Offshore wind development off the California coast took another step closer to reality on August 10, 2022 with the California Energy Commission’s release of a report setting maximum feasible capacity and megawatt goals for 2030 and 2045. The report constitutes a milestone in the planning process prescribed by AB 525, which requires that the Commission “evaluate and quantify the maximum feasible capacity of offshore wind to achieve reliability, ratepayer, employment, and decarbonization benefits” for 2030 and 2045.Continue Reading California Energy Commission Releases Milestone Offshore Wind Energy Report and Sets Maximum Feasible Capacity and Megawatt Planning Goals for 2030 and 2045
The U.S. District Court for the District of Arizona on August 30 vacated the 2020 Navigable Waters Protection Rule (NWPR) that redefined “waters of the United States” for purposes of Clean Water Act jurisdiction, effectively reinstating the definition in effect prior to 2015. Under that prior definition, many ephemeral streams and isolated wetlands that were not subject to federal jurisdiction under the NWPR will again be subject to case-by-case determinations of their status. The case, Pasqua Yaqui Tribe v. EPA, CV-20-00266-TUC-RM (D. Ariz.), is one of several challenging the NWPR, and the outcome leaves unanswered questions about the scope of the court’s ruling and the potential for inconsistent regulations across the nation.
Continue Reading Uncertainty Over ‘Waters of the U.S.’ Definition Continues, as Federal Court in Arizona Vacates 2020 Rule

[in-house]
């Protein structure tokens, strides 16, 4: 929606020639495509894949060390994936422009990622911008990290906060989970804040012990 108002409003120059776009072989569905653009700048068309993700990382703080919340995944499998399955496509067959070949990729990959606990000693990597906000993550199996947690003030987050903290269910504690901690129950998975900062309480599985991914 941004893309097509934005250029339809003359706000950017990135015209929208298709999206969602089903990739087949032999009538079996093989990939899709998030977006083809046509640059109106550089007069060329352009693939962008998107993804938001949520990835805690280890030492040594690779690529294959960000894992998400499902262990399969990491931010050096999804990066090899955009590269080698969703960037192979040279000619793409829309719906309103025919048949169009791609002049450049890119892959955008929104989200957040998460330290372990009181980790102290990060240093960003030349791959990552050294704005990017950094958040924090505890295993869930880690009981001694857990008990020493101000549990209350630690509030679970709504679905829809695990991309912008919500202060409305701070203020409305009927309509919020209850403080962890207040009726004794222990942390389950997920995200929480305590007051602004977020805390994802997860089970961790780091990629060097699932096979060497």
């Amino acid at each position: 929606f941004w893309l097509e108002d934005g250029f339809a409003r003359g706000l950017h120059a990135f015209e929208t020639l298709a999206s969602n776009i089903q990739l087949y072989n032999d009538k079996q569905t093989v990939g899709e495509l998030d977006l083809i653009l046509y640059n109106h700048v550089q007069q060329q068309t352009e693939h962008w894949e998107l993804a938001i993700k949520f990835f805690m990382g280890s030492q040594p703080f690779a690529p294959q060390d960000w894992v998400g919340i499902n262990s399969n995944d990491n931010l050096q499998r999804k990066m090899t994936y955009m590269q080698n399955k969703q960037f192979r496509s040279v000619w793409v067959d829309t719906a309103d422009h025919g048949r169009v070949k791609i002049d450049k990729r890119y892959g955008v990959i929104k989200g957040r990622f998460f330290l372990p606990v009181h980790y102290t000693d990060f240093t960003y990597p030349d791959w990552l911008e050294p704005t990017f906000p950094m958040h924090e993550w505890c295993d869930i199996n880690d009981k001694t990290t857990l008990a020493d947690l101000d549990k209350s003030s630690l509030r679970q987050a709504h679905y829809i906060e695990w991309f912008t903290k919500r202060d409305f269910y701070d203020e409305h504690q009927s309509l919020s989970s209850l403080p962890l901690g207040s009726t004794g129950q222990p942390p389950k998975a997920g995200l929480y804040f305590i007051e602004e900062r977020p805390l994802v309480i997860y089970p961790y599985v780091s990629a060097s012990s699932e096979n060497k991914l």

On September 15, 2020, the Army Corps of Engineers published proposed revisions to a wide range of Nationwide Permits (NWP) issued under the Clean Water Act. The revisions respond to Executive Order 13783, directing heads of federal agencies to review existing regulations that potentially burden development or use of domestically produced energy resources. Accordingly, the proposed revisions affect NWPs commonly utilized by utility-scale wind and solar energy projects throughout the country. The Corps will accept comments on the proposed revisions until November 16, 2020. Here are highlights from the proposed revisions.
Continue Reading Army Corps of Engineers Proposes Revising Broad Range of Clean Water Act Nationwide Permits
The Clean Water Act sometimes requires a permit for the indirect discharge of pollutants from a point source to navigable waters, but only when the discharge is the “functional equivalent” of a direct discharge, the Supreme Court held on April 23. The Court’s 6-3 opinion in County of Maui v. Hawaii Wildlife Fund (No. 18-260) addresses a circuit split regarding whether indirect discharges to navigable water via groundwater are subject to the Act’s National Pollutant Discharge Elimination System (“NPDES”) permitting program, but it has implications for other types of indirect discharges as well. Although the Court identified some factors that may help determine when a discharge is the functional equivalent of a direct discharge—especially the time and distance between the discharge of a pollutant from a point source and the pollutant’s arrival in navigable waters—its opinion is likely to create substantial uncertainty for the regulated community as the Environmental Protection Agency (“EPA”), litigants, and the courts attempt to apply the Court’s multi-factor test to a variety of factual scenarios.
Continue Reading Clean Water Act Permit Required for “Functional Equivalent” of Direct Discharge, Supreme Court Says
The U.S. Environmental Protection Agency (EPA) and the U.S. Army Corps of Engineers (Corps) published a rule on October 23, 2019, repealing the Clean Water Rule promulgated by the Obama administration in 2015. The rule, which goes into effect on December 23, 2019, puts the pre-2015 regulations governing areas subject to federal jurisdiction under the Clean Water Act back into place nationwide. Environmental groups and state attorneys general have vowed to challenge the repeal in court.
Continue Reading EPA and Army Repeal Clean Water Rule and Move Forward with Plan to Redefine Waters Subject to Federal Regulation under Clean Water Act